Cathay Smith on Weaponizing Copyright
Season 1, Ep. 700
In this episode, Cathay Y. N. Smith, Associate Professor of Law at the University of Montana Blewett School of Law, discusses her new article "Weaponizing Copyright." Smith begins by explaining that "weaponizing" copyright is using it for non-copyright ends. In theory, copyright is supposed to be about ensuring that copyright owners reap the economic value of the works they own. But sometimes, copyright owners use their copyright to accomplish non-economic goals. Often, those goals are laudable, like punishing racist speech or removing revenge porn from the internet. But they can also be bad, especially when they involve the suppression of critical speech. Smith reflects on that tension and how it might be resolved, through the lens of many different examples. Smith is on Twitter at @CathaySmith.This episode was hosted byBrian L. Frye, Spears-Gilbert Professor of Law at the University of Kentucky College of Law. Frye is on Twitter at@brianlfrye.
Evan Bernick on Constitutional Hedging
Season 1, Ep. 699
In this episode, Evan Bernick, Executive Director of the Georgetown Center for the Constitution and Visiting Professor of Law at Georgetown, discusses his article "Constitutional Hedging." Bernick begins by explaining that "constitutional hedging" is when judges consider the merits and demerits of multiple theories of constitutional interpretation when deciding how to answer a question, rather than pre-committing to one preferred theory. He describes how judges might engage in constitutional hedging, and observes that it may be a more systematic version of how many judges already answer constitutional questions. He also reflects on how constitutional hedging squares with different normative theories of law, as well as legal realism. Bernick is on Twitter at @evanbernick.This episode was hosted byBrian L. Frye, Spears-Gilbert Professor of Law at the University of Kentucky College of Law. Frye is on Twitter at@brianlfrye.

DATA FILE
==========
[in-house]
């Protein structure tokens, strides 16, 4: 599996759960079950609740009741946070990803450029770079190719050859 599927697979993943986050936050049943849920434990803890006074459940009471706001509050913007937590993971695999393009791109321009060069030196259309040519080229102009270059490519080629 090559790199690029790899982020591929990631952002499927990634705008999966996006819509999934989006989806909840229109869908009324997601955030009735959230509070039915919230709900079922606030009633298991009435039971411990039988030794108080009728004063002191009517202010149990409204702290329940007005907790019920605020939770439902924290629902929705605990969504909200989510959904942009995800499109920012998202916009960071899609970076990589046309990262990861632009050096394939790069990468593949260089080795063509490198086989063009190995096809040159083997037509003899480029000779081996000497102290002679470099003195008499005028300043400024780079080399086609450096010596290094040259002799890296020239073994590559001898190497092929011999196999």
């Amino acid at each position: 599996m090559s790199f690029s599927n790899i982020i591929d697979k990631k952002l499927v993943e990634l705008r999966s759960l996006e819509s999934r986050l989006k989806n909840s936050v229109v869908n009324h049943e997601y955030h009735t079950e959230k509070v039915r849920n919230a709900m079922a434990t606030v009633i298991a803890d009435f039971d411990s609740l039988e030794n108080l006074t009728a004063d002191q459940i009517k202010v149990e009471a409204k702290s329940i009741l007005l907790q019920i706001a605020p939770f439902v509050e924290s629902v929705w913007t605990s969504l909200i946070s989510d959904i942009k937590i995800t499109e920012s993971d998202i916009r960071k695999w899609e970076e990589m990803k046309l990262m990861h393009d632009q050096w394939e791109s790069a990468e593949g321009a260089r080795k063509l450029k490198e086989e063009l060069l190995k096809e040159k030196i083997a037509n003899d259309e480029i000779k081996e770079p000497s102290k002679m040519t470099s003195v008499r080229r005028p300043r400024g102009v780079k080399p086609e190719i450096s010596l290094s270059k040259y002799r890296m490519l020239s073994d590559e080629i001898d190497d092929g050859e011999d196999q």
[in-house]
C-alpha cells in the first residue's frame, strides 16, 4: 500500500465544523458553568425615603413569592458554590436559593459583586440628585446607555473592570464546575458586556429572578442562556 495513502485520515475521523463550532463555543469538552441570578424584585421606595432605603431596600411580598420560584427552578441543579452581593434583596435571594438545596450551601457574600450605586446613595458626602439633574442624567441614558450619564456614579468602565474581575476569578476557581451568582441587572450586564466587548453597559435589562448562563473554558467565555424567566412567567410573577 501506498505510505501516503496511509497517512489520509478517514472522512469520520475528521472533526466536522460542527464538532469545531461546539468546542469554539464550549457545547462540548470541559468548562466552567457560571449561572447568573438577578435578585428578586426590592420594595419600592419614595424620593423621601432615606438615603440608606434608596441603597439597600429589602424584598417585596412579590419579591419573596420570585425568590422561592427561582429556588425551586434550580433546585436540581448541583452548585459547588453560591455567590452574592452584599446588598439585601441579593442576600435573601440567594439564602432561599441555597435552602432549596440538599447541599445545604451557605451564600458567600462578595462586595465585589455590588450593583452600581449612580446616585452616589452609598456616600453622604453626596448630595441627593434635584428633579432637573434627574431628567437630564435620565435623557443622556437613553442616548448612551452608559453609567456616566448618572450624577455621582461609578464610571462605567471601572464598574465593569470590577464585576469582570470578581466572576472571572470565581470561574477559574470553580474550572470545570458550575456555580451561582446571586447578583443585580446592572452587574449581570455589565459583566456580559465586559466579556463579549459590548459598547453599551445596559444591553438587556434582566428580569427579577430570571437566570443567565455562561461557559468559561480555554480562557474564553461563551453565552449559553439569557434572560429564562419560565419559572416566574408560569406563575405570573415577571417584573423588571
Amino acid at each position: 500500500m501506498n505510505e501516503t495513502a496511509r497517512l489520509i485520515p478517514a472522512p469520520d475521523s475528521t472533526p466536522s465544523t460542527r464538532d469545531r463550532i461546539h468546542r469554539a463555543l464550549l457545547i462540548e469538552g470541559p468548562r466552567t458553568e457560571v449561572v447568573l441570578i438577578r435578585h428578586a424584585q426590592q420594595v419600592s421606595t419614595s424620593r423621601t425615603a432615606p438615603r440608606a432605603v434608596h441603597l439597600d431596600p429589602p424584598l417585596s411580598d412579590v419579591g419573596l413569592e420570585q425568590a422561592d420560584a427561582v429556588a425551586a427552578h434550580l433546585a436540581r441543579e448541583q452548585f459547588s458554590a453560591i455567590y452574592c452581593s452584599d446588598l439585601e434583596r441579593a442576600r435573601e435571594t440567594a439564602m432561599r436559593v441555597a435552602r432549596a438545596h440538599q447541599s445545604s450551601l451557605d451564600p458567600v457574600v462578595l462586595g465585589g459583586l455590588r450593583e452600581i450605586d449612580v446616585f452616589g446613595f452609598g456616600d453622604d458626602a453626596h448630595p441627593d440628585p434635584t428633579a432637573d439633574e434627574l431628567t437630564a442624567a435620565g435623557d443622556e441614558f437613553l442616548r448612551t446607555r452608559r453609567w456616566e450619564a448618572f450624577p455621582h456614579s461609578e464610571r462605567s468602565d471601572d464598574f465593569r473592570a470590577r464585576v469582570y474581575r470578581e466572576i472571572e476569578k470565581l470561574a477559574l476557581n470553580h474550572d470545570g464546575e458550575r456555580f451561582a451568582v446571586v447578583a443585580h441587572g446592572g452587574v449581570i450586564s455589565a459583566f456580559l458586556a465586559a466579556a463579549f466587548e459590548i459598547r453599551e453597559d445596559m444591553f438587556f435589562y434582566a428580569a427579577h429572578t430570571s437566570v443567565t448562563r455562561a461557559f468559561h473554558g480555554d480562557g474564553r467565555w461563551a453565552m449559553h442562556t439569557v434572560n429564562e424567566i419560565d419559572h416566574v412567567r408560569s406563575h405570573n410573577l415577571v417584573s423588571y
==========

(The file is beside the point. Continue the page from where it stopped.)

J. Remy Green & Austin A. Baker on Names
Season 1, Ep. 698
In this episode, J. Remy Green, a partner at Cohen & Green PLLC and a teacher at Boston University Law and Baruch College at the City University of New York, and Austin A. Baker, a postdoctoral assistant professor at the Rutgers Center for Cognitive Science, discuss their article "There is No Such Thing as a Legal Name: A Strange, Shared Delusion." They begin by explaining how there is no universal definition of a "legal name," even though most people and institutions assume there is. They describe the different ways that the law uses names. And they argue that the law can and does allow people to use the names they want. They also reflect on the harms caused by refusing to use someone's correct name. Green is on Twitter at @j_remy_green, and Baker is at @AustinACBaker.This episode was hosted byBrian L. Frye, Spears-Gilbert Professor of Law at the University of Kentucky College of Law. Frye is on Twitter at@brianlfrye.